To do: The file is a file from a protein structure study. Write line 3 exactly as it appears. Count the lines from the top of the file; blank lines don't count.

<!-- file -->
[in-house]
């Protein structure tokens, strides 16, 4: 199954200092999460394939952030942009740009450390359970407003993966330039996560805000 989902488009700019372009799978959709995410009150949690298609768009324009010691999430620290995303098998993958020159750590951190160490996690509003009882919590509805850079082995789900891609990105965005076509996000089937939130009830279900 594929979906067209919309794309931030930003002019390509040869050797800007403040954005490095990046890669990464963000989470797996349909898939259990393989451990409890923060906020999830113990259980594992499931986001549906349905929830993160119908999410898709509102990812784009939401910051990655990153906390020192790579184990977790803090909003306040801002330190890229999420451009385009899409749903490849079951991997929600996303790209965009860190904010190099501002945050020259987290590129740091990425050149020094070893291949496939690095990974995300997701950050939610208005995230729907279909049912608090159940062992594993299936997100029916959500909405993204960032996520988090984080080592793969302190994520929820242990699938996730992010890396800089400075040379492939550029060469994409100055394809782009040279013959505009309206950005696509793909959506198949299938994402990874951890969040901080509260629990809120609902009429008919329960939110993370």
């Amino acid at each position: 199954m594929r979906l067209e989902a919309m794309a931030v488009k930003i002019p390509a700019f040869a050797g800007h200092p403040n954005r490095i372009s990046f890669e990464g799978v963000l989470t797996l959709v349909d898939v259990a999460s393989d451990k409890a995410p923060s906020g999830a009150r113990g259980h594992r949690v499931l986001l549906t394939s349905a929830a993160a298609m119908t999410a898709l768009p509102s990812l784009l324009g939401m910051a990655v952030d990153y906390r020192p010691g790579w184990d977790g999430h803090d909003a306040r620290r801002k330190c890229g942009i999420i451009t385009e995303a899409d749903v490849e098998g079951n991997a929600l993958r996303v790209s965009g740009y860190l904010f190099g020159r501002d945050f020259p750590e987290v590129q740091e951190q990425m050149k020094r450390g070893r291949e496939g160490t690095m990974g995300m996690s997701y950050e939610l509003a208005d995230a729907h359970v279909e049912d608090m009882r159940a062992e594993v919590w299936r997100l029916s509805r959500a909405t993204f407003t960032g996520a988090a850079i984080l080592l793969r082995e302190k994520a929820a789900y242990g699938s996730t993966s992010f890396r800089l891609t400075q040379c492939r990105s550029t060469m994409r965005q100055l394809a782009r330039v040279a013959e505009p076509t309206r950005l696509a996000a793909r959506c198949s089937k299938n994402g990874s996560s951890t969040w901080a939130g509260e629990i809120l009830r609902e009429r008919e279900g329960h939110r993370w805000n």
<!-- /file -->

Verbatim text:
């Amino acid at each position: 199954m594929r979906l067209e989902a919309m794309a931030v488009k930003i002019p390509a700019f040869a050797g800007h200092p403040n954005r490095i372009s990046f890669e990464g799978v963000l989470t797996l959709v349909d898939v259990a999460s393989d451990k409890a995410p923060s906020g999830a009150r113990g259980h594992r949690v499931l986001l549906t394939s349905a929830a993160a298609m119908t999410a898709l768009p509102s990812l784009l324009g939401m910051a990655v952030d990153y906390r020192p010691g790579w184990d977790g999430h803090d909003a306040r620290r801002k330190c890229g942009i999420i451009t385009e995303a899409d749903v490849e098998g079951n991997a929600l993958r996303v790209s965009g740009y860190l904010f190099g020159r501002d945050f020259p750590e987290v590129q740091e951190q990425m050149k020094r450390g070893r291949e496939g160490t690095m990974g995300m996690s997701y950050e939610l509003a208005d995230a729907h359970v279909e049912d608090m009882r159940a062992e594993v919590w299936r997100l029916s509805r959500a909405t993204f407003t960032g996520a988090a850079i984080l080592l793969r082995e302190k994520a929820a789900y242990g699938s996730t993966s992010f890396r800089l891609t400075q040379c492939r990105s550029t060469m994409r965005q100055l394809a782009r330039v040279a013959e505009p076509t309206r950005l696509a996000a793909r959506c198949s089937k299938n994402g990874s996560s951890t969040w901080a939130g509260e629990i809120l009830r609902e009429r008919e279900g329960h939110r993370w805000n």